Canine bone cancer research is getting a boost thanks to the efforts of a gene synthesis company, Gen9, a software company, Autodesk, and Auburn University. The combined effects of these three groups helped successfully manufacture a synthetic viral genome, called sCAV2. This virus, which has more than 34,000 base pairs in length, is the longest functional virus synthesized for oncology research. It is a replicate of an adenovirus that selectively targets and destroys tumor cells without killing healthy cells at the same time.
Armed with this virus, Bruce Smith, V.M.D, Ph.D, professor in the Department of Pathobiology and director of the Auburn University Research Initiative in Cancer (AURIC), will use the it in clinical trials to evaluate therapeutic treatments in dogs with osteosarcoma, a type of bone cancer with a survival rate of less than 10 percent.
“Our concept is taking personalized medicine to precision medicine. The technology to create a new virus by synthesizing it is a huge leap, but the ability to then make a customized virus tailored to the specific needs of each patient will be transformative,” Dr. Smith said. “This could change the way we fight cancer. It is that revolutionary.”
To synthesize the virus, Gen9 used their BioFab DNA synthesis platform to create the sCAV2 oncolytic virus. The technology is able to manufacture hundreds of megabases of high-quality, long-length synthetic DNA in a shorter timeframe than traditional methods, reducing the development was reduced from months to weeks. Using a synthetic approach also opens up the possibility of the rapid creation of therapeutic viruses tailored to specific patients’ needs.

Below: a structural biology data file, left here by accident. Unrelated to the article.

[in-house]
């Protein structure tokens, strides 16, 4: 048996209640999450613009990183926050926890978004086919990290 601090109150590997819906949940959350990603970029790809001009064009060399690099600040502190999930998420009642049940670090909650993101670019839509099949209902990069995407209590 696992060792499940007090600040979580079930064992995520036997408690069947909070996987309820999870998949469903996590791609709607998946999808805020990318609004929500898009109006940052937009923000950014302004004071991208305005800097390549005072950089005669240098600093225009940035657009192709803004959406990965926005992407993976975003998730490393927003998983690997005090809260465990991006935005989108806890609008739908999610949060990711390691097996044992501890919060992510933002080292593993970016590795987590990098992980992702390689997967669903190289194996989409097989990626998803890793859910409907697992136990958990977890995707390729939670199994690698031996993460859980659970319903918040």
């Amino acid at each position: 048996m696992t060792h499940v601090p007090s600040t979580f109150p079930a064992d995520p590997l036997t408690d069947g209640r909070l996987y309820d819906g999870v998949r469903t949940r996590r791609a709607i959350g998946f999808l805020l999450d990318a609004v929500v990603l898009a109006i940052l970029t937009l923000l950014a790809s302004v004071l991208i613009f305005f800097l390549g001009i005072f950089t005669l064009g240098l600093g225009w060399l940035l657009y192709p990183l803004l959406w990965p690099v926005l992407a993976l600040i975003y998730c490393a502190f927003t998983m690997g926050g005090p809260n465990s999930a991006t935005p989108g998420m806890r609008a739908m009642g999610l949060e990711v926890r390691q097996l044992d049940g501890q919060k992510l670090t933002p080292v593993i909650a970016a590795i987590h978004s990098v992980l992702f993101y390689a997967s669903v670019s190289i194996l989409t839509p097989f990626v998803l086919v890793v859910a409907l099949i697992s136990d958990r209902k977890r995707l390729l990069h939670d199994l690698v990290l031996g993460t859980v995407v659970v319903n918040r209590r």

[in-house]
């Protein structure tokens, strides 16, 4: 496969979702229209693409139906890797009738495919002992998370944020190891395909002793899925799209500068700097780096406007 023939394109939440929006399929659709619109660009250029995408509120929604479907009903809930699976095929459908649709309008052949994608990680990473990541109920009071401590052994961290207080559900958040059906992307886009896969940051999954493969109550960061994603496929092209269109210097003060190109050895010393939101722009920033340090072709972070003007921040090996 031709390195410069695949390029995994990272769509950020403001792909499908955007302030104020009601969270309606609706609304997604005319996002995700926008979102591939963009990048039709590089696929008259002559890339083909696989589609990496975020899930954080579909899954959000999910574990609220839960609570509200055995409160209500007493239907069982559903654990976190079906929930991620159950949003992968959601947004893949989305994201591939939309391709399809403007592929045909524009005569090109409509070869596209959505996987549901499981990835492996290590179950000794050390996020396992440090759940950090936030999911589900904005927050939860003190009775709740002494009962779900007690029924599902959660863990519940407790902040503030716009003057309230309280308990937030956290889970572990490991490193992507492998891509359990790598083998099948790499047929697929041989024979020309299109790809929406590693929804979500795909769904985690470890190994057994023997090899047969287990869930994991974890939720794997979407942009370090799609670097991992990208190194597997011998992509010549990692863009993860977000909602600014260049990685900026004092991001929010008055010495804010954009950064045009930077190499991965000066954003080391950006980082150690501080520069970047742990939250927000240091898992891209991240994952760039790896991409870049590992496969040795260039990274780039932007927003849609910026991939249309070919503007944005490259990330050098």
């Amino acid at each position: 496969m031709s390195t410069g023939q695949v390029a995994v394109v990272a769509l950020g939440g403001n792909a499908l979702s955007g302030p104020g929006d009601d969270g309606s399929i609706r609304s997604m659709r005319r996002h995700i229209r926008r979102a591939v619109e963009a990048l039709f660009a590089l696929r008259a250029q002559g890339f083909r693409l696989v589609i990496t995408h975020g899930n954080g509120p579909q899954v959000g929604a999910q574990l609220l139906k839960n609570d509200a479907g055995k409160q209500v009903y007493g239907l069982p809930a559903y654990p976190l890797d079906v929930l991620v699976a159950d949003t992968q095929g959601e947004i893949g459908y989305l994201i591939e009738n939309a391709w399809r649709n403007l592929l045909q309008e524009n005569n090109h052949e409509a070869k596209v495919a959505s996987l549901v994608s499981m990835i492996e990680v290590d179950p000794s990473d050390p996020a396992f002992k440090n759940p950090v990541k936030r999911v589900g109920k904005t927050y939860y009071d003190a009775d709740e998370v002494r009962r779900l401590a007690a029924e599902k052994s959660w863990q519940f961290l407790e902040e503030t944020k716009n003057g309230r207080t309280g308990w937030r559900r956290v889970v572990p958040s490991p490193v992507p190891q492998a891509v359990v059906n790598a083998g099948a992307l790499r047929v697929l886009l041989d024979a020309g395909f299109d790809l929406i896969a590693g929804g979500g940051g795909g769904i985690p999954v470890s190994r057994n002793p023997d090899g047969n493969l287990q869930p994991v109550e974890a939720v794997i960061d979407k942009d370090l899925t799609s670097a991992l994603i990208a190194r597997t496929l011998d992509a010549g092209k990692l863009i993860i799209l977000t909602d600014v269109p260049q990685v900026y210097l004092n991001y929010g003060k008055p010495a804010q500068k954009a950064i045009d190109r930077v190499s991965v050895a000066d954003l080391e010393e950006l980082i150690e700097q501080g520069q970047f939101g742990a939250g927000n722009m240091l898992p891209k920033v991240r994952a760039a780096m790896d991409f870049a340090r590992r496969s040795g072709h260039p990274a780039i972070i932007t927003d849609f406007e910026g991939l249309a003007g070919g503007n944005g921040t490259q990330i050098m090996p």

“The construction of this viral genome is a tremendous step for DNA synthesis and its application to therapeutics research,” said Dr. Devin Leake, vice president of Research and Development at Gen9. “Our partnership with Autodesk and Auburn sums up what fundamentally excites us the most about the field of synthetic biology and what we do here at Gen9—collaborating with world-class scientists on the groundbreaking research that is shaping the future.”
Autodesk assisted by 3D printing the virus. “This work demonstrates that personalized, made-on-demand therapies are within reach, and our efforts in combatting cancer in dogs could lead the way in next-generation care,” said Andrew Hessel, distinguished research scientist in the Autodesk BioNano Research Group, and the catalyst behind the project.